God is faithful, and those who are faithful will experience God’s abundance. This does not mean God blesses the faithful with riches or earthly prosperity, but in God, the faithful find refuge. We find hope and healing, light and life. God’s steadfast love never ceases, and so, we remain faithful to God’s love. This is the encouragement we need when standing for justice in today’s world.

Epistle – 1 Corinthians 12:1-11

Today’s reading begins a sequence of readings from this letter during the weeks after Epiphany. The beginning of this chapter, “now concerning…,” indicates that Paul is taking up another of the questions posed to him by the Corinthian church (7:1, 25; 8:1; 16:1, 12:1).

1 Corinthians 12:1-11 speaks of the diversity of the gifts of the Spirit. The church in Corinth was dividing over diversity—dividing over whose teachings to follow, dividing over who to include, and ignoring major issues, such as members who were in inappropriate relationships and the poor who were being left out at the Lord’s Supper. Paul reminds them of the diversity of spiritual gifts, and to honor each other’s differences and abilities.

Though spiritual gifts are diverse they are driven from a single source – the Spirit Paul points out the triune operation of God in spiritual gifts: the Holy Spirit as the Giver (12:4), Jesus as the One to whom service is given (12:5) and God the Father as the One at work in the gift (12:6). The gifts are complementary and meant for the common good. No one gift is more valuable than another.They are to be manifest in the reality of the common life in Christ.

Gospel –John 2:1-11

The Gospel reading concerns the wedding at Cana. It is an epiphany story, the first of the “signs” that manifest the power and presence of God in Jesus’ acts. John 2:1-11 is the first miracle of Jesus in John’s gospel: the water into wine at the wedding in Cana. It begins on the “third day”, two days following the call of Philip and Nathanael, and seven days from the beginning of the ministry. It is a symbolic day of creation, a new beginning and a new message for humankind. It begins fittingly in an obscure village in Galilee.

The setting of a wedding feast also echoes both the marriage bond between God and Israel and the messianic banquet at the end of time. Here John introduces us to Jesus mother, whom he calls by name – Mary. When Jesus calls her “Woman” we have a clue as to John’s purpose. If this is the new creation, then Mary is symbolically the new Eve.

Mary shares the news that the couple has run out of wine. Jesus responds, “What concern is that to you and to me? My hour has not yet come.” Jesus’ “hour,” set by divine plan, is the final revelation of his glory in the passion and crucifixion. Jesus reminds Mary that his mission is not to fulfill human desires but God’s will. Though he responds to Mary’s plea, he does so in cooperation with the purposes of his ministry.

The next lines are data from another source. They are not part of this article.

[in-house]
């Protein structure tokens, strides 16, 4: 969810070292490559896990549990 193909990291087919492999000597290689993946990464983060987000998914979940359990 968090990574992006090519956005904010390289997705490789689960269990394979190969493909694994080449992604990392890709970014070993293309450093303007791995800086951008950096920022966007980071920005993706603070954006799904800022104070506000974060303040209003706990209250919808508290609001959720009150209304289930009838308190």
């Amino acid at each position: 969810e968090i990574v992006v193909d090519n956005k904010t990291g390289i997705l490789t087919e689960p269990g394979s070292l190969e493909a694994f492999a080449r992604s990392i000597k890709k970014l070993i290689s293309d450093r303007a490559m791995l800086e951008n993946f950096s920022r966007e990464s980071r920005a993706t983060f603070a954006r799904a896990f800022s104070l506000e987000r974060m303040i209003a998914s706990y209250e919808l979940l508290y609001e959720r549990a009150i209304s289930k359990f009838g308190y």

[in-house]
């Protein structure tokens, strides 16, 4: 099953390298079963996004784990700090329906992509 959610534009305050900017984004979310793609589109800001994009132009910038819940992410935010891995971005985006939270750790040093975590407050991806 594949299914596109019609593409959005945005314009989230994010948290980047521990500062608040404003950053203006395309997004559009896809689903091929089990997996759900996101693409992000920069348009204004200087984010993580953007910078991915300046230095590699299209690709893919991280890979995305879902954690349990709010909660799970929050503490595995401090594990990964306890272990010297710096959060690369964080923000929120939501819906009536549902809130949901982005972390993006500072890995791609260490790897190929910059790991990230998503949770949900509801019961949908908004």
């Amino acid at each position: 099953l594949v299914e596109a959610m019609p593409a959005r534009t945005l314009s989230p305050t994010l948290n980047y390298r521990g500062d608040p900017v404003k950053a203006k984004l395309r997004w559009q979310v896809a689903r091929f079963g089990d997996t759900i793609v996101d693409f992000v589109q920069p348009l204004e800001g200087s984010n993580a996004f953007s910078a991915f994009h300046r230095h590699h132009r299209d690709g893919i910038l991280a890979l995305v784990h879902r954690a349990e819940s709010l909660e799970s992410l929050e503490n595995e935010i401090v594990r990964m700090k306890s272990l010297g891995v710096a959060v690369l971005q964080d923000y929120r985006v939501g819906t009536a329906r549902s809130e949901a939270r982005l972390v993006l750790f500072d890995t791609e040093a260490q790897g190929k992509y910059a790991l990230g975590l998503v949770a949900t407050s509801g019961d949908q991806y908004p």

But yet, Jesus’ mother then tells the servants, “Do whatever he tells you,” and the servants listen to Jesus, fill the jars with water and serve them and it turns out to be wine, better wine than what was served at the beginning. To run out of wine would have been an embarrassing problem to have, and it is possible the family hosting the wedding was not able to afford enough wine. Whatever the reason, Jesus was not concerned about this at first, and it also appears that Jesus perhaps just wanted to enjoy a wedding! But Jesus’ mother was concerned and he acted to meet her concerns.

Whether he did so to obey his mother, whether he planned to all along—we have no idea. But this was the first of the wonders that Jesus performed that caused others to believe in him, in this case turning water in to wine.

What will come, the “new” wine, the wonderful nature and taste of this new wine, and the feast itself serve as symbols of the messianic banquet, and indeed to the relationship of God and God’s people made manifest in the wedding itself. This will be the first of many signs.

The essential features of this “sign” are: the failure of the old (2:3); its replacement by a vast supply (2:6) of new (abundance was to be a feature of the last days); and the superiority of the new (2:10). The replacement symbolizes Jesus’ transformation of the old order of ritual purification and of the Torah, which water symbolized, into the new order of purification through the cross, through the blood (1 John 1:7) and through new teaching.

None of the other Gospels contain this story. None of the other Gospels focus on miraculous signs the way John’s Gospel does. This story, however, shows the fullness of Jesus’ humanity and divinity. Jesus was present at this wedding to have a good time, to enjoy this moment, to be fully human—and at the same time, Jesus changes water into wine, altering the perception of him as an observer to an active participant of God’s reign on earth

This is the story of when Jesus, in John’s Gospel, moves to the forefront of proclaiming the coming of God’s kingdom. In the other three Gospels, John the Baptist is arrested and beheaded, and Jesus comes proclaiming the Good News. In John’s Gospel, it is the choice of performing this miracle, of deciding that the hour has come, in which Jesus participates in the kingdom of God, both fully human and fully divine.

III. Articles for this week in WorkingPreacher:

Old Testament – Isaiah 62:1-5

Psalm  –  Psalm 36:5-10

Epistle  – 1 Corinthians 12:1-11

Gospel  – John 2:1-11